Faig and Kleeman said they both intend to compete in the APTA Nationals with the grant money from the anonymous donor. “We’re definitely planning on taking offer, and I’d like to thank the donor: Faig said. “That’s a great opportunity that they gave us and we’re going to try our best over there:’
Meghan Foster and Hannah Kratky, both Girls 14s champions in 2011, defeated Ashley Lyon and Stephanie Webster, 3-6, 6-1, 6-3.
“This win definitely feels good. With it only being our second year in the 18s, it was nice to grab this win. We are looking forward to playing in the Girls 18 & Under Nationals next year as well,” Kratky said. “Meghan and I are extremely excited about the opportunity to play in the Women’s Nationals. We will definitely take up that offer if
our schedules allow it.”
Foster said that the team was able to practice together more this year, which helped them.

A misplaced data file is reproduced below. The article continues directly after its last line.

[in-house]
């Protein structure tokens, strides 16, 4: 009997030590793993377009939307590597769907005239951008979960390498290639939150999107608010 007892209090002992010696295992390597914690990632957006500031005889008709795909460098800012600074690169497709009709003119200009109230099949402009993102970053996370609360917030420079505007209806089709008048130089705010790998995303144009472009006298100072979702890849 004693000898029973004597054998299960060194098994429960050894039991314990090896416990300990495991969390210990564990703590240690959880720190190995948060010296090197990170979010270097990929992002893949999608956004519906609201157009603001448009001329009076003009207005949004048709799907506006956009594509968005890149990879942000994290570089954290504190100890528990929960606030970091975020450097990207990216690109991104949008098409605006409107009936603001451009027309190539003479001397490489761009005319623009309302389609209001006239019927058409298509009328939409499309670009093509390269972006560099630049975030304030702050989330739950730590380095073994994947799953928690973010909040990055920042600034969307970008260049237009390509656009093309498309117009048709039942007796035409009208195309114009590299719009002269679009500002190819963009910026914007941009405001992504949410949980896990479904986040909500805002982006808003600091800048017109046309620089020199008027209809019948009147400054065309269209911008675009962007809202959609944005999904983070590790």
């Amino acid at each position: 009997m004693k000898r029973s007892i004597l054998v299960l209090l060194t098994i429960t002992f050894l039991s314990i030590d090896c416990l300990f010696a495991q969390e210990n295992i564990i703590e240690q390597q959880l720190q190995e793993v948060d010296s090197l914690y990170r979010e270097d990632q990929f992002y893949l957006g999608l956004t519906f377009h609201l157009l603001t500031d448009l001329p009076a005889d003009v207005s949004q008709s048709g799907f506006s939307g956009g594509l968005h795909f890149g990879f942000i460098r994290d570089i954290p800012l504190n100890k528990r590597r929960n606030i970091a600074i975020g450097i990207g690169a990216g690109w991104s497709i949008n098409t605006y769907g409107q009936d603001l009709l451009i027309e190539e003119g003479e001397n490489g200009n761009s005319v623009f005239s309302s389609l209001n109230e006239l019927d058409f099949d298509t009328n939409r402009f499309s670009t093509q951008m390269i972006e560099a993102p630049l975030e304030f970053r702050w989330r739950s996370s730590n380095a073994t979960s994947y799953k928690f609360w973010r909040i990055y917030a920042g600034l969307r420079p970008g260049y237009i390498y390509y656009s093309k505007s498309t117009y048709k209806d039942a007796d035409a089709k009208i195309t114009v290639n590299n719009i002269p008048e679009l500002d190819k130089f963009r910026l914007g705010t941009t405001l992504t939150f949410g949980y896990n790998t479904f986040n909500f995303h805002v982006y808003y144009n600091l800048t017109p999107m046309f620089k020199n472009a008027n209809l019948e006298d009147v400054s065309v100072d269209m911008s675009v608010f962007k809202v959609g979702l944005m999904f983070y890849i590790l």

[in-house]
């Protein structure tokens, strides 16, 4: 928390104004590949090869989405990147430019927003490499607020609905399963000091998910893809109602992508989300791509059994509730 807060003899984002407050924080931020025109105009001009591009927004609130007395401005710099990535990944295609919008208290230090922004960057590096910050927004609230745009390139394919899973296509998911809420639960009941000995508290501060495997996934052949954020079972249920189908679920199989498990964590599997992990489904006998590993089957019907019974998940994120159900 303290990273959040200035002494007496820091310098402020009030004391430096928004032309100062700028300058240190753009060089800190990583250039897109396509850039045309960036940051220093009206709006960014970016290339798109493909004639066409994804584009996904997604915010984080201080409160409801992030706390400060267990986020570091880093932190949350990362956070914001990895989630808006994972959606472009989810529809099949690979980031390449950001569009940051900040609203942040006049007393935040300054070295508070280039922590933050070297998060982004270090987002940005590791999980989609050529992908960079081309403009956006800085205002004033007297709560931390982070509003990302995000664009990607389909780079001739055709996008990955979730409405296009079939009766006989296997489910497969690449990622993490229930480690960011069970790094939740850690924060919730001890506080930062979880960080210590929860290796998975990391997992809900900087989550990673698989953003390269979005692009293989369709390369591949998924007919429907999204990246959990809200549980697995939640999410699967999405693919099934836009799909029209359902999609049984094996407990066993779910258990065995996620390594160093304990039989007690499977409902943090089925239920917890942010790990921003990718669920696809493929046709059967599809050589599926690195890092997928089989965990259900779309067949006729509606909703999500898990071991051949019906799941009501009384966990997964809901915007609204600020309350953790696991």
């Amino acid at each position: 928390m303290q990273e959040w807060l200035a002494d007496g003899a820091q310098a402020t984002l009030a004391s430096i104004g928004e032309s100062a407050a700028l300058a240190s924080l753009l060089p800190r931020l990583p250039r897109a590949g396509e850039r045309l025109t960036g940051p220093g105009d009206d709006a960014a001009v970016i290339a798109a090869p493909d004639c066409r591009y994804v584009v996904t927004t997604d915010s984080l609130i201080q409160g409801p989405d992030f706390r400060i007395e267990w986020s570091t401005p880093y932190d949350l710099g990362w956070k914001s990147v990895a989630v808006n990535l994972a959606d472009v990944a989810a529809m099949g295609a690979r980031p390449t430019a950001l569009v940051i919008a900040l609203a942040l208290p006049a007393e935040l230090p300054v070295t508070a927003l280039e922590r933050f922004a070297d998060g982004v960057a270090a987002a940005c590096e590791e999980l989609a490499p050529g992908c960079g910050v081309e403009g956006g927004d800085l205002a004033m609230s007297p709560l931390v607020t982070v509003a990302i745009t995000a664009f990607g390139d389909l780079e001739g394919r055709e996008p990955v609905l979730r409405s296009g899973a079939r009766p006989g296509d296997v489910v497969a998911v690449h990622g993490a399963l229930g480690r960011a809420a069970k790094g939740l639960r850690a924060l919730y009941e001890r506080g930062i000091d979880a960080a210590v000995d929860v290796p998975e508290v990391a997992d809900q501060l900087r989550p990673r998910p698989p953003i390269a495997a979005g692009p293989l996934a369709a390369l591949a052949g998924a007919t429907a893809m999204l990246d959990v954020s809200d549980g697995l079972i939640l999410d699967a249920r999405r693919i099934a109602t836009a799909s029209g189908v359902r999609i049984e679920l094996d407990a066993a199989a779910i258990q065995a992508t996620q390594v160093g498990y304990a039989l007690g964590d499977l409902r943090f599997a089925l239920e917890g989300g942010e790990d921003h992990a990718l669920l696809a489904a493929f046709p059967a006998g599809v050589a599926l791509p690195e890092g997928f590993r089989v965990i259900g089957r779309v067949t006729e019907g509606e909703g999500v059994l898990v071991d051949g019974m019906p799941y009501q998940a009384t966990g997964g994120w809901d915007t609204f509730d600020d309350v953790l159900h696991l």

“It seems each year the competition just gets stronger and the draws are larger: she said. “There was definitely a lot more competition then we’ve had in the past. I was really glad we played who we played in the finals. They were great paddle players, and it was really frustrating to play them. They had amazing lobs: Foster emphasized. “We hadn’t really had lobs all day from anyone else. They had great lobs and also
great drives which were difficult to handle.”
Kratky said, despite some competitive play in the semi-finals, the finals was the biggest test of the day for them.
“After losing the first set fairly fast, I knew Lyon and Webster were going to be a very hard team to beat. It was really hard to pinpoint any weaknesses they had: she said. “Lyon’s drives and Webster’s lobs were a really hard combination to beat. After the first set Meghan and I took some time to regroup and talk. We decided that it was going to be a battle of consistency; it was a matter of who cracked first. Meghan and I got the win, but it definitely was not easy”